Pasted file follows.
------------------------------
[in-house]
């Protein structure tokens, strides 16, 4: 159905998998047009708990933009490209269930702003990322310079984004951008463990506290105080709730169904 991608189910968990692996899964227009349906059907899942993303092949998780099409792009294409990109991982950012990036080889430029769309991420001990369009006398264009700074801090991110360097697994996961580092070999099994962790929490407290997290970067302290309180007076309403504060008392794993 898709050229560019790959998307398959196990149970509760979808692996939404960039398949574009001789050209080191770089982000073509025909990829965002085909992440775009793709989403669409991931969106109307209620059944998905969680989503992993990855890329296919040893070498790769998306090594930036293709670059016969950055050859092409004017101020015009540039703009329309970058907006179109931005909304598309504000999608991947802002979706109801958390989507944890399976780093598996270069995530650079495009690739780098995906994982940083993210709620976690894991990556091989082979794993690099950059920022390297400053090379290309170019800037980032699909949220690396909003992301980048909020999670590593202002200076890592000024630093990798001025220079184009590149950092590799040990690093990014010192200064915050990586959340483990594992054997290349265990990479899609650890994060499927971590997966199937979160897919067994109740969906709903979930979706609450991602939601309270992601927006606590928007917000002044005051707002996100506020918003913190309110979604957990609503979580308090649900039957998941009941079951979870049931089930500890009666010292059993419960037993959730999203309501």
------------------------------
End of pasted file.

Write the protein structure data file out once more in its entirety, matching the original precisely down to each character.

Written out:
[in-house]
């Protein structure tokens, strides 16, 4: 159905998998047009708990933009490209269930702003990322310079984004951008463990506290105080709730169904 991608189910968990692996899964227009349906059907899942993303092949998780099409792009294409990109991982950012990036080889430029769309991420001990369009006398264009700074801090991110360097697994996961580092070999099994962790929490407290997290970067302290309180007076309403504060008392794993 898709050229560019790959998307398959196990149970509760979808692996939404960039398949574009001789050209080191770089982000073509025909990829965002085909992440775009793709989403669409991931969106109307209620059944998905969680989503992993990855890329296919040893070498790769998306090594930036293709670059016969950055050859092409004017101020015009540039703009329309970058907006179109931005909304598309504000999608991947802002979706109801958390989507944890399976780093598996270069995530650079495009690739780098995906994982940083993210709620976690894991990556091989082979794993690099950059920022390297400053090379290309170019800037980032699909949220690396909003992301980048909020999670590593202002200076890592000024630093990798001025220079184009590149950092590799040990690093990014010192200064915050990586959340483990594992054997290349265990990479899609650890994060499927971590997966199937979160897919067994109740969906709903979930979706609450991602939601309270992601927006606590928007917000002044005051707002996100506020918003913190309110979604957990609503979580308090649900039957998941009941079951979870049931089930500890009666010292059993419960037993959730999203309501």